My evolving thoughts on how I interpret “resolutions” and “systems”
Every time we begin a new year, a decent portion of people will have new year resolutions (i.e. basically goals). It’s like a “restart” for a lot of people, and certainly, it would be nice to “restart” and say goodbye to the wild year that was 2020.
With resolutions, I have gone through a complicated journey with how I approach them. I used to not believe in resolutions at all, believing it was ridiculous to “force” having them at the start of the year every time. I then started believing instead to focus on systems (i.e. the micro routines and tasks you do day to day), but realised you can do that but very quickly get lost in the “trees” and forget about the “forest”. So I have now come full circle, back to resolutions, but in a different light.
I describe it as a more yin and yang approach now. I consider resolutions and systems both equally important, being consciously aware of simultaneously always having one foot in the resolutions and the other foot in the systems. That is a delicate balance.
I think the prevailing wisdom, is that most people tend to focus on setting specific, actionable goals. Each one is treated as simply a goal to be reached. I used to do this too. Whether that was getting into a specific school, attaining a certain HSC mark, securing a decent WAM, reading the Bible more, breaking into the hedge fund industry, picking a number of stocks to generate a return, meeting my soulmate, etc… I succeed in some, but fail in others. It was really only 2016 onwards, when I began to realise that my results had relatively less to do with the resolutions I set and relatively more to do with the systems I followed.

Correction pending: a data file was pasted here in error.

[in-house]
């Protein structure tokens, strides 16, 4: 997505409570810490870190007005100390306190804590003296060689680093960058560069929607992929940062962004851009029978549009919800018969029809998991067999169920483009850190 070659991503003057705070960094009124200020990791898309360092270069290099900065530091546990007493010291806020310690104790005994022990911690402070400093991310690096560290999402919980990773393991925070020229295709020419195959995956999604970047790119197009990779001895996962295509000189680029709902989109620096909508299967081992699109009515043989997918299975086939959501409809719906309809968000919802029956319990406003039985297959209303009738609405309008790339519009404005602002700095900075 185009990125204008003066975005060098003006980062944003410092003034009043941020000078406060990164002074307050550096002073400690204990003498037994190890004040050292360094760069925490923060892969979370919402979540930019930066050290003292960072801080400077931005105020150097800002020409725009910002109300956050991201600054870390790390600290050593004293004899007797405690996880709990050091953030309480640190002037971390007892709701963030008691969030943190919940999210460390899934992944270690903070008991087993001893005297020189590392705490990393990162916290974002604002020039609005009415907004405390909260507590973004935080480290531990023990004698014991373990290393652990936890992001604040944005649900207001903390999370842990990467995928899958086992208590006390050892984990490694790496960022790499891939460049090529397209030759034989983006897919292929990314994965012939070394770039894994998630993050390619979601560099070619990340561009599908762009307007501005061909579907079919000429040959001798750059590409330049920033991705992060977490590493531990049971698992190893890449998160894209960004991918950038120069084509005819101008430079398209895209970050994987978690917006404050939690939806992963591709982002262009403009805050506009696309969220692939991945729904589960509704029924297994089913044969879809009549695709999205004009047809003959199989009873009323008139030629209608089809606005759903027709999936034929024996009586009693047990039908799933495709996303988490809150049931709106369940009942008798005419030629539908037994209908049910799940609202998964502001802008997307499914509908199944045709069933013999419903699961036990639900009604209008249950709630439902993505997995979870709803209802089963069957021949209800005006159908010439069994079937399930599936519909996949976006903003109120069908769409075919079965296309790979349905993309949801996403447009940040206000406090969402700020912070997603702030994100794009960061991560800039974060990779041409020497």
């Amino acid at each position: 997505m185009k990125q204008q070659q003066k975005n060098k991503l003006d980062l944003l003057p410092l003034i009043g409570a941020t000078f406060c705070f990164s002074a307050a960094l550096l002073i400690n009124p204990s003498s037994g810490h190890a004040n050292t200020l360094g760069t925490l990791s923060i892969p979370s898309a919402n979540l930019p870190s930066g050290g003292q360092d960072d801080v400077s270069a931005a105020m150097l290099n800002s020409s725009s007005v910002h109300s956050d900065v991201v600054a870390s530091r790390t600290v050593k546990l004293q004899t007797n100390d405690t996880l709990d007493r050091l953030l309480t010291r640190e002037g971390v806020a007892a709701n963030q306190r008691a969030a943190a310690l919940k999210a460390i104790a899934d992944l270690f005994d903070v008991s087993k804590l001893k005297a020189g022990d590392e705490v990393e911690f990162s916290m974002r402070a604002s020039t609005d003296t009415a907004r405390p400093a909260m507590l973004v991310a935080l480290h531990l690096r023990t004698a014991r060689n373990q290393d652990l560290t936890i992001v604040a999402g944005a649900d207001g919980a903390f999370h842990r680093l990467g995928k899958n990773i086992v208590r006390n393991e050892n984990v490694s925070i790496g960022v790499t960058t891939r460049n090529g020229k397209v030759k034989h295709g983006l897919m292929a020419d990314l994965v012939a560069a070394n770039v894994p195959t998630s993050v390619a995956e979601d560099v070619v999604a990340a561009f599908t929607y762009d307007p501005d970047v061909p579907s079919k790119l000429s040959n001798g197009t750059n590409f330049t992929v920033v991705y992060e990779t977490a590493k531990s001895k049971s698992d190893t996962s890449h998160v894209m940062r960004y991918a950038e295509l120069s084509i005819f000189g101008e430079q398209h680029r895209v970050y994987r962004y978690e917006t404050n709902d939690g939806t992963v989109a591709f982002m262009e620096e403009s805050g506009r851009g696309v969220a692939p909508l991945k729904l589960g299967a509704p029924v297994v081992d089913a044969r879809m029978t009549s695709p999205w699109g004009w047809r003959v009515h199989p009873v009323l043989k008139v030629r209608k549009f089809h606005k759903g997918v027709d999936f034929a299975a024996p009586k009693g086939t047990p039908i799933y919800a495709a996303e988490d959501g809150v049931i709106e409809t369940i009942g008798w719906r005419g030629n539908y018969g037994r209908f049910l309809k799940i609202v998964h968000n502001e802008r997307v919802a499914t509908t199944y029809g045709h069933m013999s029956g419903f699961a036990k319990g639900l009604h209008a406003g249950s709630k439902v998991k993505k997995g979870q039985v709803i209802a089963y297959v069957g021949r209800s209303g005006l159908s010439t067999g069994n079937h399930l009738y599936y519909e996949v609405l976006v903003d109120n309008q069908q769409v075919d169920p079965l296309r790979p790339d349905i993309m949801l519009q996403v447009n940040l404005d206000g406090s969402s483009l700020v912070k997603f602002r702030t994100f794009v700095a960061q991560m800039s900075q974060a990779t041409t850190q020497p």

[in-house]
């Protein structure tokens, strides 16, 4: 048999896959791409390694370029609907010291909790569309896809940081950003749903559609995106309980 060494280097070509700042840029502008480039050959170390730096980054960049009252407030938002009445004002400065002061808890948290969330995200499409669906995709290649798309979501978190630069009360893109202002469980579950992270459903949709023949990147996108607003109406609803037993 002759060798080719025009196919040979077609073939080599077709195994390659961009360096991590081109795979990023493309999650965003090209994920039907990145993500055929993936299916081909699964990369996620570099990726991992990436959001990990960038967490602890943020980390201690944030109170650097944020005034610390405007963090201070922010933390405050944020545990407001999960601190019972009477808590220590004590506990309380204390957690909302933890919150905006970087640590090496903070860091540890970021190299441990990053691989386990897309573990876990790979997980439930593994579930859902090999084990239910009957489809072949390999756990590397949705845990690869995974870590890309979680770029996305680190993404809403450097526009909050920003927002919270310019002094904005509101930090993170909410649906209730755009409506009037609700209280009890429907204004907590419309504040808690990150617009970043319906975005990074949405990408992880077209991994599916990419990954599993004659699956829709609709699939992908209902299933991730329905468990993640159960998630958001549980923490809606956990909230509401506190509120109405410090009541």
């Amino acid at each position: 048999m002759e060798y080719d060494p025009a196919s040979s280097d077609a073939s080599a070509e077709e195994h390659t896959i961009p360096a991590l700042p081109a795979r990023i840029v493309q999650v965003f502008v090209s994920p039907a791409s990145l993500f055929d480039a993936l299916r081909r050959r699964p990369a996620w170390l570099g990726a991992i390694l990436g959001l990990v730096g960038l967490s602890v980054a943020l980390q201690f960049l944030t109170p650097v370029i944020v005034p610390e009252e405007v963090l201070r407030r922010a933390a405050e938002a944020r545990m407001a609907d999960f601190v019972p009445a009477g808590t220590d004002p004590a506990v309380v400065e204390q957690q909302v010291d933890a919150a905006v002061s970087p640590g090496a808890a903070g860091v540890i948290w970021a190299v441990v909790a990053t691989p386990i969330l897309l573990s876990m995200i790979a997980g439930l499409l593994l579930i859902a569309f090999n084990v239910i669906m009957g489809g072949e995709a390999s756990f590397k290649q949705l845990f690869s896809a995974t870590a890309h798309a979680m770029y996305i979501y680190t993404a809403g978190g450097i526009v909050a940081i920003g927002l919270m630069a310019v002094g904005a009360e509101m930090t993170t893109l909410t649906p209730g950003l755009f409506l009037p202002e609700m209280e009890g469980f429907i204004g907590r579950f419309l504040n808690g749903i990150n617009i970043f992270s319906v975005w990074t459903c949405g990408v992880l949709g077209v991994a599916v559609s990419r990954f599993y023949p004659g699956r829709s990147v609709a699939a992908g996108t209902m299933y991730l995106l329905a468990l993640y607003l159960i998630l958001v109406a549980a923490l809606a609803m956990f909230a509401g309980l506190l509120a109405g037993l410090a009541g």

Three examples to distinguish the difference, courtesy of “Atomic Habits” author, James Clear:
- If you’re a coach, your goal might be to win a championship. Your system is the way you recruit players, manage your assistant coaches, and conduct practice.
- If you’re an entrepreneur, your goal might be to build a million-dollar business. Your system is how you test product ideas, hire employees, and run marketing campaigns.
- If you’re a musician, your goal might be to play a new piece. Your system is how often you practice, how you break down and tackle difficult measures, and your method for receiving feedback from your instructor.
Where I believe I differ from James Clear is that he emphasises more on systems > goals, but I like to ideally think of systems = goals.